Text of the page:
Getting physical in the school yard helps to keep attendance rates up
Mozambique, Chibuto District, October 2010 – Today is a typical day at school for 11-year-old Phumzile Nkavele. Children sit at desks with books and pens, teachers teach using blackboards and chalk.
It’s a typical scene here, but an anomaly in many schools of rural Mozambique. Phumzile’s primary school is one of 750 schools in seven districts of the country that are part of the child-friendly school initiative.
The initiative aims to improve the quality of education through teacher training, improved school infrastructure and facilities, health interventions and community involvement. The aim is to keep more than 300,000 children in the classroom until they graduate.
It’s a response to an education system in which there are too few schools, overcrowded classrooms, and a shortage of trained teachers, teaching materials and recreational equipment.
So while Mozambique has almost universal enrolment, it also has incredibly high dropout and failure rates.
According to Anjana Mangalagiri, UNICEF’s Chief of Education in Mozambique, the lack of retention in schools is the biggest challenge facing education in the country.
“While we have 99 per cent of enrolment in primary education, there are still less than 50 per cent of children completing primary school,” she says.
Sports keep children healthy
Health and physical education are key components of the child-friendly school approach. Teachers have been trained to recognise health problems, and a school health package provides students with immunisations, dental care and life skills education.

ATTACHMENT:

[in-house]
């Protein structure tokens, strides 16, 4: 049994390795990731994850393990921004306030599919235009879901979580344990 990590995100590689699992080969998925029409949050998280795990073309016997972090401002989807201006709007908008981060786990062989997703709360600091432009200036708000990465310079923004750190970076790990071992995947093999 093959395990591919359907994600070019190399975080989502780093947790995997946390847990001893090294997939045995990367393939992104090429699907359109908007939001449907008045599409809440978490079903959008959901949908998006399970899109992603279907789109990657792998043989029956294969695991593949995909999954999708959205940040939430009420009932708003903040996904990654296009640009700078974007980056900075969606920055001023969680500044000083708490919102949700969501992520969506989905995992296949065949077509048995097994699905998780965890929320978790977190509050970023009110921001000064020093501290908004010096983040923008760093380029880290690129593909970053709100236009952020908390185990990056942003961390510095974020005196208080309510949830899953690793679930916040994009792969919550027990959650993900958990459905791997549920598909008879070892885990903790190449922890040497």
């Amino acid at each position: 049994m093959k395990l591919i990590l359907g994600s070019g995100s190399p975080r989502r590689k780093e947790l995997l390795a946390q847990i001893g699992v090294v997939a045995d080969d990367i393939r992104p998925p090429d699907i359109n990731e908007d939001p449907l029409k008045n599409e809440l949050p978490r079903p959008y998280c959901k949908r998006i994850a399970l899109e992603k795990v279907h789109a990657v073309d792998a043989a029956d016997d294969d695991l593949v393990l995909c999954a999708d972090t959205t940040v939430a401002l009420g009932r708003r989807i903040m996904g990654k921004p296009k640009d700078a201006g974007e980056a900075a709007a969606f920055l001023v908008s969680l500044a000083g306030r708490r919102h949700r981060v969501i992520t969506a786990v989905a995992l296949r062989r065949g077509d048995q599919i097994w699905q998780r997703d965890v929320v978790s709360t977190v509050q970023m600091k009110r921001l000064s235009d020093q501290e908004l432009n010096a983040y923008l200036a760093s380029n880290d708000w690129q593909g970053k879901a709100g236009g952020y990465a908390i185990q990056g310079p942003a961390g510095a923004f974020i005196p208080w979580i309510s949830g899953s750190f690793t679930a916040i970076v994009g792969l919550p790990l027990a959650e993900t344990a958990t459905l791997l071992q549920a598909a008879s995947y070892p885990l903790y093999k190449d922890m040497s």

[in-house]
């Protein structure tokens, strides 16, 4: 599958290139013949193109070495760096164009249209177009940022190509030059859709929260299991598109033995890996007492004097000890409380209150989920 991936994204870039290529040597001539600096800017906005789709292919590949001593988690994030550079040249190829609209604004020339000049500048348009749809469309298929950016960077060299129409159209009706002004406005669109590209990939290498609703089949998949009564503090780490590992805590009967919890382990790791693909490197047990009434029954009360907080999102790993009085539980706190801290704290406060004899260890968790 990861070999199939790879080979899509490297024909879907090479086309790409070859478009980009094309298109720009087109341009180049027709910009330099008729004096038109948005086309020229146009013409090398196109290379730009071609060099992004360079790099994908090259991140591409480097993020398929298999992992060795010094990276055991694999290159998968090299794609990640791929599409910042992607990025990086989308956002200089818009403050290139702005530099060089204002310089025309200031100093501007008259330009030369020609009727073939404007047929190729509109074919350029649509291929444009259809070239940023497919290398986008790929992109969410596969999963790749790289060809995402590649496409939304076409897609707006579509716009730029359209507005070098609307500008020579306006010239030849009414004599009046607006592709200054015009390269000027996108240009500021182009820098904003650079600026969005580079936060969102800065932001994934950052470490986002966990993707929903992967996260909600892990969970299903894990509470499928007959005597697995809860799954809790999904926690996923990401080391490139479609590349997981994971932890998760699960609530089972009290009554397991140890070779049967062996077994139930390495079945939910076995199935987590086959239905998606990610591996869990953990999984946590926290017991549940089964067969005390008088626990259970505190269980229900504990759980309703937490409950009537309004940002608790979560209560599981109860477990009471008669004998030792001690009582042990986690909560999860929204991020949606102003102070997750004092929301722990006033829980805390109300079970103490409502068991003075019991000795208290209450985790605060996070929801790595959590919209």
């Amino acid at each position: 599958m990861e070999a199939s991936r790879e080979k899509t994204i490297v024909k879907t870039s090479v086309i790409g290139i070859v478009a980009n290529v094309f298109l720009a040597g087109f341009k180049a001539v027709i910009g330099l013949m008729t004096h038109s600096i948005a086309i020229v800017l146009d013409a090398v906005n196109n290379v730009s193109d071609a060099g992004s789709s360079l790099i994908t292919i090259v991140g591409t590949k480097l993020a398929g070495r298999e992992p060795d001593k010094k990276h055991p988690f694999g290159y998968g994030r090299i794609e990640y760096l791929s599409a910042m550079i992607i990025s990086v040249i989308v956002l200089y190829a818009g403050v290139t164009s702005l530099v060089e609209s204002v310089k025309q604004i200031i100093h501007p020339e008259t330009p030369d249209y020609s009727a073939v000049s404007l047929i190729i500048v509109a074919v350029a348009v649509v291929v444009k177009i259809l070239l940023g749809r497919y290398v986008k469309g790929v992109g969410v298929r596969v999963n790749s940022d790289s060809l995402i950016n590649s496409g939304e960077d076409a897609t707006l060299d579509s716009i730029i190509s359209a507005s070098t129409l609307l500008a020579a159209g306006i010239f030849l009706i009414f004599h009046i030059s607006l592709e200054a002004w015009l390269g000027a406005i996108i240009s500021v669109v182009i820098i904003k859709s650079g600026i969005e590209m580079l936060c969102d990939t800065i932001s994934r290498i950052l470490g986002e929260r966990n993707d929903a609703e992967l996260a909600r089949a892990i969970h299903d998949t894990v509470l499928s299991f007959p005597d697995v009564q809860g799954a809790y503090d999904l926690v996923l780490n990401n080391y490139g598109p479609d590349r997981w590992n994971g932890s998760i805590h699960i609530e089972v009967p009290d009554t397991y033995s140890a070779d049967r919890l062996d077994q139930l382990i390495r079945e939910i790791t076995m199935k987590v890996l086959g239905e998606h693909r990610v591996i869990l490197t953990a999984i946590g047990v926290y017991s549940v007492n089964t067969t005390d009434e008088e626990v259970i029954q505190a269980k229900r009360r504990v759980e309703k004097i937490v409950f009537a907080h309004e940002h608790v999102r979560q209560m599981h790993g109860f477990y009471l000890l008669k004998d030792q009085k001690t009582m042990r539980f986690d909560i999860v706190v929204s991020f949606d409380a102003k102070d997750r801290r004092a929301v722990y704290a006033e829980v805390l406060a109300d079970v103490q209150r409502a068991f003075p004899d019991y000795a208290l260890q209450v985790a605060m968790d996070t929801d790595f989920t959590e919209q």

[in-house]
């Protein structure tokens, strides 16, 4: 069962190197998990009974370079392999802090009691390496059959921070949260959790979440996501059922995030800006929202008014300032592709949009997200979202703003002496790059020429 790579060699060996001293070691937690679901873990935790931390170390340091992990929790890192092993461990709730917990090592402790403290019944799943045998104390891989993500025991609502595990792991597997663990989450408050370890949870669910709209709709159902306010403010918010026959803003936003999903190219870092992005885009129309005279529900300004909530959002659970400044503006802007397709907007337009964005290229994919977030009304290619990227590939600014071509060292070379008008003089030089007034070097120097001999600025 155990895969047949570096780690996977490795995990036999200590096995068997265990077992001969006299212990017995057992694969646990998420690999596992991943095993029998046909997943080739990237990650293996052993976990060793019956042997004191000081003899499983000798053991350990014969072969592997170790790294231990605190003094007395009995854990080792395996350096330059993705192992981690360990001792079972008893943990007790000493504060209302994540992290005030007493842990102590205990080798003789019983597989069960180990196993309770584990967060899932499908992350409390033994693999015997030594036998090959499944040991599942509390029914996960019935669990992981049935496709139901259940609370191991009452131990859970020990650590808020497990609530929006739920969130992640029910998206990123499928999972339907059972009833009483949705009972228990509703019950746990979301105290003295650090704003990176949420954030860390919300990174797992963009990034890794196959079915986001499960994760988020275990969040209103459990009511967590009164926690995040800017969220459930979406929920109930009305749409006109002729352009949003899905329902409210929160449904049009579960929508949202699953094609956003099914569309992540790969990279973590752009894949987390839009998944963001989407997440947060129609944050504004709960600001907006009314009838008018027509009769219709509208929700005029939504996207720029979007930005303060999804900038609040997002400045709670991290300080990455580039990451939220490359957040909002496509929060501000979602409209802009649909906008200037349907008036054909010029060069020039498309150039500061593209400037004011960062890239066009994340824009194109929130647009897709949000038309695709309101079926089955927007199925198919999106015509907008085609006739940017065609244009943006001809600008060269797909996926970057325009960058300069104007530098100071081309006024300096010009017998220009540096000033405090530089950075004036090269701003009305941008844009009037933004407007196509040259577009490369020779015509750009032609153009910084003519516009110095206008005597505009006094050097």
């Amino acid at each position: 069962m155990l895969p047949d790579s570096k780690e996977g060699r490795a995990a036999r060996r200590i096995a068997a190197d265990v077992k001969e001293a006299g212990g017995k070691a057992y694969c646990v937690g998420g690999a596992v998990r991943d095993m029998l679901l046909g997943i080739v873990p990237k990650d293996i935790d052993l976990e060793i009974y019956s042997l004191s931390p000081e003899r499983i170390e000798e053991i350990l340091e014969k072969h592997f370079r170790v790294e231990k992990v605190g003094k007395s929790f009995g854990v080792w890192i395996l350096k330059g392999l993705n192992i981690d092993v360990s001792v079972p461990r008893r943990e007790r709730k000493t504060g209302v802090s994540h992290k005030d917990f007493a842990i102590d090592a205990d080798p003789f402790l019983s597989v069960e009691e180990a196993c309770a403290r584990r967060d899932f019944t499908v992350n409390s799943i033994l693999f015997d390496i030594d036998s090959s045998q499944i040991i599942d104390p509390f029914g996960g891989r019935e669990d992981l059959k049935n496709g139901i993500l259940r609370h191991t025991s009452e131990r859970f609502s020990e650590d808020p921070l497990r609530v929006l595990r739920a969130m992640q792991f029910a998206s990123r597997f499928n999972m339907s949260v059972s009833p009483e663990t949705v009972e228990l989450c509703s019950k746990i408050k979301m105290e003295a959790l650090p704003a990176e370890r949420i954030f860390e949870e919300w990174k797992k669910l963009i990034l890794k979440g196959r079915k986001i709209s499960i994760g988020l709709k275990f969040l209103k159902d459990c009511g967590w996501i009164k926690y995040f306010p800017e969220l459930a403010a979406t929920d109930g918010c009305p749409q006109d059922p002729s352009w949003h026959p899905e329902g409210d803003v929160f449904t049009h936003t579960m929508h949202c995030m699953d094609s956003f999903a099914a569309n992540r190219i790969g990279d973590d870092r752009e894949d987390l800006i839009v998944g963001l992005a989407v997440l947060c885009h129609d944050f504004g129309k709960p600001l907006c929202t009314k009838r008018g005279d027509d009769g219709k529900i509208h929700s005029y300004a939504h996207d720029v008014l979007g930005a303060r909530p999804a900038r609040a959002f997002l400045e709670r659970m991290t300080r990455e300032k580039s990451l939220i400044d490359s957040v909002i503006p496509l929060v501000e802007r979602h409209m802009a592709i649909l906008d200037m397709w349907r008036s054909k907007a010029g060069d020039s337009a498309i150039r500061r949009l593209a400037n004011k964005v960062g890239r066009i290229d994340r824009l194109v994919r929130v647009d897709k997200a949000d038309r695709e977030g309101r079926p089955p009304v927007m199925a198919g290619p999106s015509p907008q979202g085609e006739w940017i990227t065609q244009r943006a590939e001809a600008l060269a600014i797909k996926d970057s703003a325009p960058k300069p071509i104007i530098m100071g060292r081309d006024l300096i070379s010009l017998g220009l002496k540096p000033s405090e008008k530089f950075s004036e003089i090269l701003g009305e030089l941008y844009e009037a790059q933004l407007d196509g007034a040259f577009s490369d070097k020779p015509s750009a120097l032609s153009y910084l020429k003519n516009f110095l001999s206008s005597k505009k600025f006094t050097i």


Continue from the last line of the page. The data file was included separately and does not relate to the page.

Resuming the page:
The physical education programme also keeps children healthy and helps build their confidence. Girls rule the volleyball and skipping. And they are now even breaking down the barriers to take on the boys in football.
Older children, aged 10 to 14, are encouraged to join school clubs where they can work through issues like violence, sexual abuse and HIV.
High quality and inclusive physical education and sport activities have the potential to enhance basic education and improve learning performance, making schools more attractive to children and parents and increasing enrolment, retention and completion rates.
Four years in, the child-friendly schools programme is already reaping some impressive results – dropout rates have decreased below the national average and retention rates have risen. Pass rates – a key indicator – have also risen in selected districts to around three times the national average.
“There is definitely an improvement in terms of the quality of education that is being provided here, including the capacity that the school now has to absorb more children,” says Pedro Macamo, a school Director.
The programme means that children like Phumzile and her friends can get a quality education and look for a better future.
“I like to learn – we can learn in this school – and hopefully we can all go to college together,” says Phumzile.